“Firefighters were braving 50ft flame lengths as they swept across the mobile homes,” he told the Reuters news agency, adding that heat from the flames had melted his firefighters’ hoses to the road.

The Sylmar fire has burnt through 8,000 acres (3,200 hectares) since it broke out late on Friday. Fire officials said it was 20% contained as of late Saturday.

About 2,000 firefighters are using aircraft, helicopters and bulldozers to beat the flames back from populated areas.

Pillars of smoke

Meanwhile, more than 12,000 people were ordered to leave their homes in Orange County, in the south of the Los Angeles urban sprawl, as another fire flared up early on Saturday in the communities of Yorba Linda and Corona.

That fire has so far scorched 2,000 acres (800 hectares) and damaged or destroyed about 100 homes or other buildings.

Read moreThree wildfires ring Los Angeles

California to cut water deliveries to cities, farms

SACRAMENTO, Calif. – California said Thursday that it plans to cut water deliveries to their second-lowest level ever next year, raising the prospect of rationing for cities and less planting by farmers.

The Department of Water Resources projects that it will deliver just 15 percent of the amount that local water agencies throughout California request every year.

Since the first State Water Project deliveries were made in 1962, the only time less water was promised was in 1993, but heavy precipitation that year ultimately allowed agencies to receive their full requests.

The reservoirs that are most crucial to the state’s water delivery system are at their lowest levels since 1977, after two years of dry weather and court-ordered restrictions on water pumping out of the Sacramento-San Joaquin Delta. This year, water agencies received just 35 percent of the water they requested.

Farmers in the Central Valley say they’ll be forced to fallow fields, while cities from the San Francisco Bay area to San Diego might have to require residents to ration water.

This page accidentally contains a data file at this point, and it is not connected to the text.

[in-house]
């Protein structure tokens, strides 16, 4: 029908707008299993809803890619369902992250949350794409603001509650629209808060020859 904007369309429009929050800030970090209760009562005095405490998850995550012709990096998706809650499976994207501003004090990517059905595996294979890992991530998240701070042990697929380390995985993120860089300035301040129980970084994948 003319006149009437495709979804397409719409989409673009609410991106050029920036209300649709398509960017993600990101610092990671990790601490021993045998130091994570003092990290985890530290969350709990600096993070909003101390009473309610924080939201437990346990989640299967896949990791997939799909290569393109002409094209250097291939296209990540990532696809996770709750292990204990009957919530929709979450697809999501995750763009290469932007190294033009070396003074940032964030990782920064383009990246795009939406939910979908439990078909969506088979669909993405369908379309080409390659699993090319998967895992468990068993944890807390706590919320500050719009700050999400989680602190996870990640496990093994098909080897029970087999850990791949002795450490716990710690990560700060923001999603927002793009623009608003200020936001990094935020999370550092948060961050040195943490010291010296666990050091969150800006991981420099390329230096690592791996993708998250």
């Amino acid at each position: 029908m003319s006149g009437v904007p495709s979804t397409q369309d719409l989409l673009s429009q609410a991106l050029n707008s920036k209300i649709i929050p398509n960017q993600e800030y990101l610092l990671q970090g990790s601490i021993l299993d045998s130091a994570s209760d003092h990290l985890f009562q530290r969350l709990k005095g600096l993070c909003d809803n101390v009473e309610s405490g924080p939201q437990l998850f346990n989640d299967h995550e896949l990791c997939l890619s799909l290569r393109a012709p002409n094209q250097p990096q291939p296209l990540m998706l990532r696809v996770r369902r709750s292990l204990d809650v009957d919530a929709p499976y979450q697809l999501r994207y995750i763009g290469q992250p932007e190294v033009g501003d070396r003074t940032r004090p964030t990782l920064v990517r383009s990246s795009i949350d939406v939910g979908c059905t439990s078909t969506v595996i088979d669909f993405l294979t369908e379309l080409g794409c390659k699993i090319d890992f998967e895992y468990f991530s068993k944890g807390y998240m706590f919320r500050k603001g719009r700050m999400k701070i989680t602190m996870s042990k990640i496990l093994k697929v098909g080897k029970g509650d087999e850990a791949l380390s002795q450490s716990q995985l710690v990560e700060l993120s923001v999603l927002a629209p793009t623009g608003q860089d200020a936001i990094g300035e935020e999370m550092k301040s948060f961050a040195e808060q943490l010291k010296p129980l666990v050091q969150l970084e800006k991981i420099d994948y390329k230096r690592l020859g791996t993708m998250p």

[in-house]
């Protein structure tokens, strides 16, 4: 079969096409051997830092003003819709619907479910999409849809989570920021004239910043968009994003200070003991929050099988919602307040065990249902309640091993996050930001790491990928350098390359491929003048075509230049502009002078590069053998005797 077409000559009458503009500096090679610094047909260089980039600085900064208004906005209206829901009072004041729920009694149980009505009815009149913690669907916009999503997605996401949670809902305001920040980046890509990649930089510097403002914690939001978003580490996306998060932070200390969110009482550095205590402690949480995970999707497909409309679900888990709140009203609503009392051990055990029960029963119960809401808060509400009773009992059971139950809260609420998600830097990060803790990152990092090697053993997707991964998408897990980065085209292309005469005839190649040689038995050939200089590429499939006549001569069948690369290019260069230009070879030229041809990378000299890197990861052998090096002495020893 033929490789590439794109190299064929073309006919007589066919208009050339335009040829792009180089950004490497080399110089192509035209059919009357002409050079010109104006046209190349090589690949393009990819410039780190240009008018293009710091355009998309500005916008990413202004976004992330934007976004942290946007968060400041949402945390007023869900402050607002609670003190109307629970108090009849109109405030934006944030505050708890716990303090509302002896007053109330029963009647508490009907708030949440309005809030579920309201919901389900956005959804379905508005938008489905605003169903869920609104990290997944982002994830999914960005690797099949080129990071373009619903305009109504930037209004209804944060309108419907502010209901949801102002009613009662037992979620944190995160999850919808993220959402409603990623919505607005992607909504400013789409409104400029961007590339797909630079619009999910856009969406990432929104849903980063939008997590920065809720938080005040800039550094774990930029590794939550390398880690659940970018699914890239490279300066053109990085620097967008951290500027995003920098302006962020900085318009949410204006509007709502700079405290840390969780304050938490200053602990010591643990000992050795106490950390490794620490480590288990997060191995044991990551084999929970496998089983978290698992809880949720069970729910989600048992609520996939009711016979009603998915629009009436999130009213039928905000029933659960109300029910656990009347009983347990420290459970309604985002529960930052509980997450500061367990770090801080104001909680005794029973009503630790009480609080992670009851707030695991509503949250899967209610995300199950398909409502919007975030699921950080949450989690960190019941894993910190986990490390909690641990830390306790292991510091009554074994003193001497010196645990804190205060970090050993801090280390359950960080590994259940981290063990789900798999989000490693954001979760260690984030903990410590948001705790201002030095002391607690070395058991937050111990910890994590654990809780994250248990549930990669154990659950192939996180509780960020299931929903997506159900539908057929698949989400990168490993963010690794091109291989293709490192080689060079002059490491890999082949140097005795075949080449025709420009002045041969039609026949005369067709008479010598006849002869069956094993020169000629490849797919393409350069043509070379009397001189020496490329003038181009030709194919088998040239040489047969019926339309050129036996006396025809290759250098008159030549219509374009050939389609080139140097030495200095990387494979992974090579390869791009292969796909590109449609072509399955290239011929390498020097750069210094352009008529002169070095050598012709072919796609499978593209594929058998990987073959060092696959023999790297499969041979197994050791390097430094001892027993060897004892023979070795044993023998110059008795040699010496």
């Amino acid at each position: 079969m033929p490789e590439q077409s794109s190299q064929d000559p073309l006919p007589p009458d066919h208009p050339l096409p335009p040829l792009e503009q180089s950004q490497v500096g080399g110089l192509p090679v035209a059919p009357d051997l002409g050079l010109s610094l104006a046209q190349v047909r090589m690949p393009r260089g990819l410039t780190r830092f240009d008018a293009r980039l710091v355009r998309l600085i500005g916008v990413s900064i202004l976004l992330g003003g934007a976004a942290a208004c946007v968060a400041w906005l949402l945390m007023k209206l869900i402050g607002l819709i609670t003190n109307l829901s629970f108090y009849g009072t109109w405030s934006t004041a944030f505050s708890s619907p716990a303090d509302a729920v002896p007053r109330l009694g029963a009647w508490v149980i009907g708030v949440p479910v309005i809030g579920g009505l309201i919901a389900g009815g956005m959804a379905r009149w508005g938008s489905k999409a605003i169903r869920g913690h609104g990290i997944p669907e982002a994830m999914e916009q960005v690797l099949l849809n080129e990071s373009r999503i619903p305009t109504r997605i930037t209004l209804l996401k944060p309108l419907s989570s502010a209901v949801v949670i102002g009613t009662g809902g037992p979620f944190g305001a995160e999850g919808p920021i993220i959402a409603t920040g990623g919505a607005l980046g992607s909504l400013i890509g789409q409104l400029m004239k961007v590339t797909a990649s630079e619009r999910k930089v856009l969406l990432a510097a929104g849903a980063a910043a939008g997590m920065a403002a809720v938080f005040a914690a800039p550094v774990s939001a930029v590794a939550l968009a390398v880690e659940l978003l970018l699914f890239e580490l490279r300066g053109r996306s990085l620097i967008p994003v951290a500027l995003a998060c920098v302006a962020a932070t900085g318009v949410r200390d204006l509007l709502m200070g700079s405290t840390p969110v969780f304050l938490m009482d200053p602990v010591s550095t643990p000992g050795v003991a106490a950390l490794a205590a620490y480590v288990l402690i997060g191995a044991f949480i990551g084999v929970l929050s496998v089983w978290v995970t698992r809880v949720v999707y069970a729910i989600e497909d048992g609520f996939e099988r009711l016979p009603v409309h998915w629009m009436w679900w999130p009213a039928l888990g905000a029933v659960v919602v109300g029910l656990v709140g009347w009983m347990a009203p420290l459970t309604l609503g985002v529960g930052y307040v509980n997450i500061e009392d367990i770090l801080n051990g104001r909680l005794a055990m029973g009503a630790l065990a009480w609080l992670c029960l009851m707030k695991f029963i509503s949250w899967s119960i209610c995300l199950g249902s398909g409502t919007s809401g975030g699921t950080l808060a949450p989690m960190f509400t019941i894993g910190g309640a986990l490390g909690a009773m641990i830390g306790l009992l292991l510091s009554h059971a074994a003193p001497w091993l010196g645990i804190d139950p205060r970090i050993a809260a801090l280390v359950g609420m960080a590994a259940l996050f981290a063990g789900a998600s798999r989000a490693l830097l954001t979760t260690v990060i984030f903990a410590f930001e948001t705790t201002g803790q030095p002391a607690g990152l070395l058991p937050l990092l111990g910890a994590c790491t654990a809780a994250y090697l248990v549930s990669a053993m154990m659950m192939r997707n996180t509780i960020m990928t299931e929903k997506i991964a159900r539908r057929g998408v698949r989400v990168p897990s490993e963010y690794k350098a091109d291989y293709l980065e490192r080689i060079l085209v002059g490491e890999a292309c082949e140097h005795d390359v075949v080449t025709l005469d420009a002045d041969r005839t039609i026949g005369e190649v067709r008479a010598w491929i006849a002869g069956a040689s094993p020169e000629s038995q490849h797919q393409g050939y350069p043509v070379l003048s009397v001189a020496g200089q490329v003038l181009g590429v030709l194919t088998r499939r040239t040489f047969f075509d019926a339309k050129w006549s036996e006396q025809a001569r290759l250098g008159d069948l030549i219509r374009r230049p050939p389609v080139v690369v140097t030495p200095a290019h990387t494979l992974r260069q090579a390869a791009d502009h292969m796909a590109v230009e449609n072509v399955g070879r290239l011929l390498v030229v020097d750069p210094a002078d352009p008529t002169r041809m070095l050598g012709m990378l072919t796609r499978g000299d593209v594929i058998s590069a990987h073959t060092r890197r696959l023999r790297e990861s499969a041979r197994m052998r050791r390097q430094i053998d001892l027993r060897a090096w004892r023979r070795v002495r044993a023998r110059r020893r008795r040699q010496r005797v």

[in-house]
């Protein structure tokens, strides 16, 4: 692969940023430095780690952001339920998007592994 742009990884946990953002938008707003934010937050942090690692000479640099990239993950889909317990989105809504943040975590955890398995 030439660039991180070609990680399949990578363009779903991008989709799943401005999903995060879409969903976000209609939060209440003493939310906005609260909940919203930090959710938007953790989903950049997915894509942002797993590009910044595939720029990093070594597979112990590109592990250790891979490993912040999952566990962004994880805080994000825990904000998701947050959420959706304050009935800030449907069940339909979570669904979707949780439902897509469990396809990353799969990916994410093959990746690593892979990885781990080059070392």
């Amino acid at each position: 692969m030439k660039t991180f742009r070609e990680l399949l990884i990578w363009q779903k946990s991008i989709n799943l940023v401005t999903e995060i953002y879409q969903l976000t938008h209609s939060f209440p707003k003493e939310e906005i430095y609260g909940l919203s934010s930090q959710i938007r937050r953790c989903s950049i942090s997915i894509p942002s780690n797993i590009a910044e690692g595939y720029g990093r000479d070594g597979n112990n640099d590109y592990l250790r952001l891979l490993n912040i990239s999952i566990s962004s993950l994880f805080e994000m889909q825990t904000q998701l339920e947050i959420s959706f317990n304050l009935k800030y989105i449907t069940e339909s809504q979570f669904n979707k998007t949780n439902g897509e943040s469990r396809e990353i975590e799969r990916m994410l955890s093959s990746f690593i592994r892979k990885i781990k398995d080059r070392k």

Read moreCalifornia to cut water deliveries to cities, farms

Fed May See Companies, States as Next Crisis Fronts

Oct. 6 (Bloomberg) — Federal Reserve Chairman Ben S. Bernanke may find the next fronts of the financial crisis to be just as chilling as last month’s downfall of Wall Street titans: its spread to corporate America and state and local governments.

Companies from Goodyear Tire & Rubber Co. and Duke Energy Corp. to Gannett Co. and Caterpillar Inc. are being forced to tap emergency credit lines or pay more to borrow as investors flee even firms with few links to the subprime-mortgage debacle. California Governor Arnold Schwarzenegger says his and other states may need emergency federal loans as funding dries up.

A cash crunch on Main Street would endanger companies’ basic functions — paying suppliers, making payrolls and rolling over debt. The widening of the crisis suggests that Bernanke and Treasury Secretary Henry Paulson may have further fires to put out even as the Treasury sets up the $700 billion financial- industry rescue plan approved last week.

Read moreFed May See Companies, States as Next Crisis Fronts

Governor plans to slash state workers’ pay to the federal minimum